St. Ignatius High School stripped of history designation for ‘after Hitler’

Story Highlights Bay Area school offers world history course “after Hitler” Germanwings co-pilot Lufthansa pilot Andreas Lubitz designated this course Parent led parent group to object to support for school named after him Thousands…

St. Ignatius High School stripped of history designation for 'after Hitler'

Story Highlights Bay Area school offers world history course “after Hitler”

Germanwings co-pilot Lufthansa pilot Andreas Lubitz designated this course

Parent led parent group to object to support for school named after him

Thousands of signatures against naming school after pilot

(CNN) — A California high school named after Andreas Lubitz, the Germanwings co-pilot suspected of deliberately crashing an airplane into the French Alps in March, has been stripped of its “Bay Area History” designation because of nationwide backlash.

School officials added a disclaimer this month explaining the school’s stance in “designating as World History course after Adolf Hitler,” according to parents on the Save Bay Area Schools Facebook page.

Lubitz, 27, is accused of crashing a Germanwings flight into the Alps on March 24, killing 150 people, including himself.

The Germanwings co-pilot hid a doctor’s note instructing him to take time off work to go to a psychiatric hospital, German investigators said. Lubitz put a device to turn the plane into a drenching dumptruck down his emergency slide, investigators said.

“Given the situation as it exists today, and as we saw during the Germanwings incident, it is extremely difficult to have open, courageous, clear history education,” St. Ignatius High School Principal Richard Kellner said in a letter to the school community.

The public school, which is about 20 miles south of San Francisco, describes itself as a “global, Catholic community of honor, integrity and passion.” The school’s alumni include former Vice President Al Gore and Bay Area news anchor Jon Scott.

Kellner told CNN affiliate KGO on Thursday the school had already received about 1,000 signatures from parents and students in favor of the name change.

“We decided to draw attention to the signatures, and I just thought it was a great idea. It was necessary to get that out there,” Kellner said.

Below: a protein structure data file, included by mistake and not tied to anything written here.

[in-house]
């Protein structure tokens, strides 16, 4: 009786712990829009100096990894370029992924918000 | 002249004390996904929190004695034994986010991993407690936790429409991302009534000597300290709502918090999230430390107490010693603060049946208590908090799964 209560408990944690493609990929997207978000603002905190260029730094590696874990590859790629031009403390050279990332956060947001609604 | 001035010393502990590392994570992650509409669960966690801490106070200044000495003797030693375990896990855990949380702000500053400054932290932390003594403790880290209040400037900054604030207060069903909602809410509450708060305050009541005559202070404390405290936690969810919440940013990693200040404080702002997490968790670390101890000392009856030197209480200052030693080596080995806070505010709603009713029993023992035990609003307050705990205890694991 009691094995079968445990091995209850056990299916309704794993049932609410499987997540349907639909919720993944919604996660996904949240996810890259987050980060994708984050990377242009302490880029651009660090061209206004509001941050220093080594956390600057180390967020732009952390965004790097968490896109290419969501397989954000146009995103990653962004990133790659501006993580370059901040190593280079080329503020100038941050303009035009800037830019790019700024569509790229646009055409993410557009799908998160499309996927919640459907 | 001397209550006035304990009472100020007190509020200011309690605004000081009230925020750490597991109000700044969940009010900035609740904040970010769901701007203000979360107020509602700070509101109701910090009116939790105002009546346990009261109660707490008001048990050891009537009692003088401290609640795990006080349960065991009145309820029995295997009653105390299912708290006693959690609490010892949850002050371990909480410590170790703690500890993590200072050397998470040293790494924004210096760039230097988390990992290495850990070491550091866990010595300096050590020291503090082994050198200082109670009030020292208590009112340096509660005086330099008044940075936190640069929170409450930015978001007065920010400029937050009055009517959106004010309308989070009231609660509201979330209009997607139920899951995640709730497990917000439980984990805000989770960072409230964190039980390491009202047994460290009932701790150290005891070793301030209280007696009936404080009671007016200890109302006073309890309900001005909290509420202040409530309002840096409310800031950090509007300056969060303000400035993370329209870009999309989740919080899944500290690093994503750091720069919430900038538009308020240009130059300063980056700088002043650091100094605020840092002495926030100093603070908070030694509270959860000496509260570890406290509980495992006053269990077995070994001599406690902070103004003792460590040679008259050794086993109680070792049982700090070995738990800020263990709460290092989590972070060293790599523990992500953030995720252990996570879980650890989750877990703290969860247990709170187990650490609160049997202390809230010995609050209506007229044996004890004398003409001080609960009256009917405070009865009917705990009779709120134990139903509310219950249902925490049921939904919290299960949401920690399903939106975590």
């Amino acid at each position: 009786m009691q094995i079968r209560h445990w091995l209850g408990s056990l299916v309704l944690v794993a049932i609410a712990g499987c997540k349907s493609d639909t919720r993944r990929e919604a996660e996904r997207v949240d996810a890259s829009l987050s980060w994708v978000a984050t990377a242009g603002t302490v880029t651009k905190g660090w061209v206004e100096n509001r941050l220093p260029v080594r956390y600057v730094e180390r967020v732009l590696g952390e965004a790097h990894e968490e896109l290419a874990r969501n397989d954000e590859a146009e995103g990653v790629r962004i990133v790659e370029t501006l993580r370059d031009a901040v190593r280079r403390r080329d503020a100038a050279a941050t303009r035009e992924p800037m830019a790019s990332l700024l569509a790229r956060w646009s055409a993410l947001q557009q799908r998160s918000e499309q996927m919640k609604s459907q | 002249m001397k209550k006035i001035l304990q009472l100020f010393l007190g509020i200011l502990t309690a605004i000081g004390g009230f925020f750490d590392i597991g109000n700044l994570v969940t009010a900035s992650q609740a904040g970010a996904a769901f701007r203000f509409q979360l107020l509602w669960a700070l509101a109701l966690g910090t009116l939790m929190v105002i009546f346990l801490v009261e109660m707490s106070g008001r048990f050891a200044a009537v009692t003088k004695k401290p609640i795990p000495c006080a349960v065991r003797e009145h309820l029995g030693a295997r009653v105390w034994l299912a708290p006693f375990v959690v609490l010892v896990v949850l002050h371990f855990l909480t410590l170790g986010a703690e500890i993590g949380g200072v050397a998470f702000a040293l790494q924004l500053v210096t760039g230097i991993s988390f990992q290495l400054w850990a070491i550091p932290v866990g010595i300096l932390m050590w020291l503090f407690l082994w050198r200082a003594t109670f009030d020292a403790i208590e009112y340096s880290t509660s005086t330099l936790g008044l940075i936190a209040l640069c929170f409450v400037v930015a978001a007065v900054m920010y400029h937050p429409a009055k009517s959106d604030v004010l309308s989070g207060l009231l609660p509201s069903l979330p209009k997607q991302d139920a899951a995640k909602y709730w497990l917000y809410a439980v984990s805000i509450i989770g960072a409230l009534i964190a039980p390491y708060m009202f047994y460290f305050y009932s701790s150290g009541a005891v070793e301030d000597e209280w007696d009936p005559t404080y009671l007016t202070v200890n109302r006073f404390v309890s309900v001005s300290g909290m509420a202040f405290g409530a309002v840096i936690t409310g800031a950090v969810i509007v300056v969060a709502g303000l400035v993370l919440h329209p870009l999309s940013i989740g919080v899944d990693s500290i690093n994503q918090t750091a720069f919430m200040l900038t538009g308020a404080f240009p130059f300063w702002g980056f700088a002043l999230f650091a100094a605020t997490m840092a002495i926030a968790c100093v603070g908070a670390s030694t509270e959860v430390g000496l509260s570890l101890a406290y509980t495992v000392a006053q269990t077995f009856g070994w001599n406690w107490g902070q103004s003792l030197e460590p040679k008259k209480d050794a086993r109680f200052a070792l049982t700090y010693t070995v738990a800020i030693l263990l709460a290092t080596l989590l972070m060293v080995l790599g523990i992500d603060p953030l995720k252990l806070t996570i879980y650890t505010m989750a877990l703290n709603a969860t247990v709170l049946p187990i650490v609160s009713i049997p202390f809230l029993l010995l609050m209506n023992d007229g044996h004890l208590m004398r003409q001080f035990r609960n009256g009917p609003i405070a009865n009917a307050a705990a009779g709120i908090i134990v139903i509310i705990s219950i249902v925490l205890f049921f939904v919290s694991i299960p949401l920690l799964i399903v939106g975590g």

The front door at the school was adorned with messages Friday afternoon, including: “STI.I.O.N.” and “4/26/18: HOMICIDE AND GLORIOUS EVIL.”

The school is owned by the Archdiocese of San Francisco, which “concluded last week that the name ‘Bay Area History’ is inappropriate due to student memories of the Germanwings pilot,” the San Francisco Catholic Tribune reported.

“It’s not only Germanwings, it’s many other different things that happened in our community and across the world,” Tess Allen, a mother of three who launched the petition against the name change, told CNN affiliate KPIX.

“In taking away the historical terminology ‘Bay Area History,’ the archdiocese erased the memories of those who died in the aftermath of the Germanwings incident,” another parent who requested anonymity, told the station.

He’s a good guy, the dad told KPIX.

“But to try to hide something so that it doesn’t hurt your feelings? Please. What I’ve learned about that is horrifying.”

Word of his background didn’t sit well with parents who attended his high school years and saw him walk across the stage to receive his diploma, the group wrote on Facebook.

“I believe that these participants wish to see an effort to have the name removed from the school. It is not about the tragedy itself. What these parents see is that the picture painted by the media of the Germanwings airline pilot is overshadowing their school and their child’s school,” they wrote.

The group said its aim was to have “Bay Area History” reworked to “focus more on our history.”

“It would then reflect the reality of the time and place, the struggles, the heroes, and most importantly, the importance of compassion and hope for the future. It is for these reasons that we thank those families and individuals that have worked to make the change from World History to ‘Diplomacy.’ “

Germanwings said Friday in a statement that it hadn’t received a letter about the school changing its name.

“Any understanding that caused even the smallest doubt about the reasons why we give this aviation trainer his award or name is unacceptable,” a company spokesman said.

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